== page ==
Building owners and managers face ‘blizzard’ of new fire regs 

The team behind the industry’s building maintenance standard SFG20 have prepared a series of updates to help building owners and managers cope with an unprecedented increase in the number of fire regulations. 

New Fire Safety (England) Regulations came into force on January 23rd and introduced stringent new legal requirements for anyone responsible for fire safety in high-rise residential buildings (HRRBs). These new duties come hot on the heels of the Fire Safety Act 2021 and the Building Safety Act 2022, both of which came into force last year, along with updates to the Building Regulations Approved Document B, which were applied from December 1st last year. 

Some industry experts have voiced concern about the ability of the industry to absorb all these changes in such a short space of time, although they also recognise the need for a tighter focus on fire safety in buildings following the Grenfell Tower tragedy. 

The regulations close several important loopholes in previous legislation not least around the need for more regular checks on fire doors and better information for building residents. They also place greater responsibilities on building duty holders. 

The initial focus of the new fire safety regime is on HRRBs, which are defined as being at least 18 metres high or consisting of seven storeys including two or more residential units. However, the government has been clear that the new rules will eventually be extended to all types of building. 

Many building ‘duty holders’ remain unprepared for the changes and the Health & Safety Executive (HSE) has acknowledged that a large number appear to be intimidated by the scale and depth of the changes.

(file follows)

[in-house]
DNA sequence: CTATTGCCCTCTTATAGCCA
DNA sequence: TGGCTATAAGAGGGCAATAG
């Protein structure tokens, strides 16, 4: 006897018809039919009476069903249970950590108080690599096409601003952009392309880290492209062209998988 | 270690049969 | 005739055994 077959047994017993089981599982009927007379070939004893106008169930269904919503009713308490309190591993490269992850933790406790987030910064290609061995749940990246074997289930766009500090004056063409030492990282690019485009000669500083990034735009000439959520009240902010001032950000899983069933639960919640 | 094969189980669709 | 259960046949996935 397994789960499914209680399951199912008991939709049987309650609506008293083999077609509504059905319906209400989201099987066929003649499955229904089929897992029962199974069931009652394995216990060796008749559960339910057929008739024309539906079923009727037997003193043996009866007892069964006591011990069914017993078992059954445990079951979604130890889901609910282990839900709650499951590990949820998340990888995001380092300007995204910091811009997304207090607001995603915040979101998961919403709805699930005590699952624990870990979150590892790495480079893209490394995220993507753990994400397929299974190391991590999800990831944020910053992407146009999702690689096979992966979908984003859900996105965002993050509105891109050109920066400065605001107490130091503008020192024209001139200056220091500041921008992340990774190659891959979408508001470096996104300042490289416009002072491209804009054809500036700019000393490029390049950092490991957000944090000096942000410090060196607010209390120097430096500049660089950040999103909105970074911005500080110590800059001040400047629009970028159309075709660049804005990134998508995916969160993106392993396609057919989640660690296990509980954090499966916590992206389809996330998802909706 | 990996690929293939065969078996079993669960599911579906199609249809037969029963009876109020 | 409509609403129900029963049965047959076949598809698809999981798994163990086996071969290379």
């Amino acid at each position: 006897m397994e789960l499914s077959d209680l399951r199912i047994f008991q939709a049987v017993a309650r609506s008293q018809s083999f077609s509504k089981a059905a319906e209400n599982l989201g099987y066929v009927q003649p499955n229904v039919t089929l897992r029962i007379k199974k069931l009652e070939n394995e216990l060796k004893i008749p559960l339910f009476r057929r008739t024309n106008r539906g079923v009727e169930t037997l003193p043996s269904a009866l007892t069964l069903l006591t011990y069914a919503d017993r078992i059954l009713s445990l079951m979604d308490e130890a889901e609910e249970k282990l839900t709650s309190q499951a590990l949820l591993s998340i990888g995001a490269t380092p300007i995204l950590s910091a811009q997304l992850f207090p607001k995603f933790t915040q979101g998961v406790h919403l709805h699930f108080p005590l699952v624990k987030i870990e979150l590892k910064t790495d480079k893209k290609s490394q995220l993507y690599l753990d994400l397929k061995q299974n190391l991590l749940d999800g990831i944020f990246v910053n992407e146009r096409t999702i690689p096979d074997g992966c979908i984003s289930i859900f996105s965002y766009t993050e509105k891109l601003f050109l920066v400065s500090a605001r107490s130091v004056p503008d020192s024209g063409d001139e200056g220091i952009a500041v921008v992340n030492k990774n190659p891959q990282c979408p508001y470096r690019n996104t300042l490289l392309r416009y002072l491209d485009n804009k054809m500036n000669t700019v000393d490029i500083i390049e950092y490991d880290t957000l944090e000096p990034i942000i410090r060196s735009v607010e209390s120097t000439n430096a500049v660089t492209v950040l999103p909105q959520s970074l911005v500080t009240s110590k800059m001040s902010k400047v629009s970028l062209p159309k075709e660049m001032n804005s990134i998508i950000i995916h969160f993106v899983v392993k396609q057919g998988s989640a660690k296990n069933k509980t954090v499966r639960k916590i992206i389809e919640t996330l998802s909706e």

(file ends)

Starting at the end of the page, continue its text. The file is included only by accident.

HM Inspector of Health & Safety Neil Hope-Collins told the recent Build2Perform conference and exhibition that it was “absolutely shocking and hugely disappointing” that many firms had made no attempt to prepare for the new safety regime.  He said there was a large amount of complacency, but also that some people appeared intimidated by the sheer scale of the new legislation. 

The SFG20 technical team moved rapidly to try and address this problem by absorbing all the changes and reflecting them in the updated service and maintenance schedules included in the digital packages provided to users. They have established what a building owner, manager or building user must do to ensure compliance and listed the specific maintenance tasks involved. 

Four completely new schedules will be available in the SFG20 core library this month and four existing schedules have been updated to improve clarity and terminology and bring them in line with the legislation. The team has also cross-referenced 15 existing schedules with the new schedules for multi-occupied, multi-storey buildings where further maintenance may be required. 

Duty holders will also have additional responsibilities under the Building Safety Act 2022, for example assessing and managing building safety risks and reporting to the Building Safety Regulator. These responsibilities are not covered by SFG20 which focuses on the maintenance requirements only. 

“The blizzard of new fire safety legislation that has hit the industry in the past 12 months is unprecedented,” said SFG20’s managing director Kirsty Cogan. “It reflects the totally understandable desire to double down on fire safety, but many building owners and maintainers are concerned about their ability to cope with the extra level of detail involved. 

“However, the beauty of the SFG20 system is that we can pinpoint the key changes and their associated service and maintenance tasks on behalf of our users. This considerably simplifies their job and ensures they can quickly achieve compliance – and peace of mind.”

For more information about the fire safety regulations and new SFG20 schedules click here 

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